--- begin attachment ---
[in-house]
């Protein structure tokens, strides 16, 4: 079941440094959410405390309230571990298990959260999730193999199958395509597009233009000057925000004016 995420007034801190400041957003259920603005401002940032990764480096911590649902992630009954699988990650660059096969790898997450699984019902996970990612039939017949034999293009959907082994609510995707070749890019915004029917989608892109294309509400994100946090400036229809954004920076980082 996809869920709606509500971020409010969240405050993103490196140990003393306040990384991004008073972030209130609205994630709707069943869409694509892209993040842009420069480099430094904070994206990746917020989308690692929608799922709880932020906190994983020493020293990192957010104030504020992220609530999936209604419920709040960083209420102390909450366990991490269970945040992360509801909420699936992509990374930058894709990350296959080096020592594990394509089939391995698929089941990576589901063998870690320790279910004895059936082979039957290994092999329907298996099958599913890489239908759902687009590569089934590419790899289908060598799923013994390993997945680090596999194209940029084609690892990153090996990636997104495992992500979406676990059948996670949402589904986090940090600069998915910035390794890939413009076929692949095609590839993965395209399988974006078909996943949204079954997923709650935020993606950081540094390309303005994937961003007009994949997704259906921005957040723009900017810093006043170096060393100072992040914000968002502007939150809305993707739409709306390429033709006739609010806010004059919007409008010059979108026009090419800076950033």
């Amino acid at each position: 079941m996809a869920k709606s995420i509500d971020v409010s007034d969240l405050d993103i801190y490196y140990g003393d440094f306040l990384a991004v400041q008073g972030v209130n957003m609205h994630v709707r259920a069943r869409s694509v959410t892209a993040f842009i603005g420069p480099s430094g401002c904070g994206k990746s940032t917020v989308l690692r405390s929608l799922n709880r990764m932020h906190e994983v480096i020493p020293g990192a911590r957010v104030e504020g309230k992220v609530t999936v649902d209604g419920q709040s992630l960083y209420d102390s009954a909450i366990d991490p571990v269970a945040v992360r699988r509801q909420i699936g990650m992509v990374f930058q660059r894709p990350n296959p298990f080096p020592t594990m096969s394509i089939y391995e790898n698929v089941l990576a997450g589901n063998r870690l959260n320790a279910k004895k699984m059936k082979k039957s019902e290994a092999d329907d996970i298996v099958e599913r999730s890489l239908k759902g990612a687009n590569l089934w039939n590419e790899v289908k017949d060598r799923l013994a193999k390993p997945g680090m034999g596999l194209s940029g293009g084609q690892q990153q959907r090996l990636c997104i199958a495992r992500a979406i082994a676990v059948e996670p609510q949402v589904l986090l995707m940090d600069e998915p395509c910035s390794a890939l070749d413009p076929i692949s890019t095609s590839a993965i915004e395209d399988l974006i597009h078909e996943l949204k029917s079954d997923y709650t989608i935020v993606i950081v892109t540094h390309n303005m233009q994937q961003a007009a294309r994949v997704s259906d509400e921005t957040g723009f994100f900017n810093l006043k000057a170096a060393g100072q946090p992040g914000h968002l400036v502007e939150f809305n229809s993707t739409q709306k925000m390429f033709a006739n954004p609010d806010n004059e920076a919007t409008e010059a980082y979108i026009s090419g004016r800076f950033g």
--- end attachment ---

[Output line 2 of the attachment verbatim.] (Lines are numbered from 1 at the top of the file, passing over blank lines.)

């Protein structure tokens, strides 16, 4: 079941440094959410405390309230571990298990959260999730193999199958395509597009233009000057925000004016 995420007034801190400041957003259920603005401002940032990764480096911590649902992630009954699988990650660059096969790898997450699984019902996970990612039939017949034999293009959907082994609510995707070749890019915004029917989608892109294309509400994100946090400036229809954004920076980082 996809869920709606509500971020409010969240405050993103490196140990003393306040990384991004008073972030209130609205994630709707069943869409694509892209993040842009420069480099430094904070994206990746917020989308690692929608799922709880932020906190994983020493020293990192957010104030504020992220609530999936209604419920709040960083209420102390909450366990991490269970945040992360509801909420699936992509990374930058894709990350296959080096020592594990394509089939391995698929089941990576589901063998870690320790279910004895059936082979039957290994092999329907298996099958599913890489239908759902687009590569089934590419790899289908060598799923013994390993997945680090596999194209940029084609690892990153090996990636997104495992992500979406676990059948996670949402589904986090940090600069998915910035390794890939413009076929692949095609590839993965395209399988974006078909996943949204079954997923709650935020993606950081540094390309303005994937961003007009994949997704259906921005957040723009900017810093006043170096060393100072992040914000968002502007939150809305993707739409709306390429033709006739609010806010004059919007409008010059979108026009090419800076950033």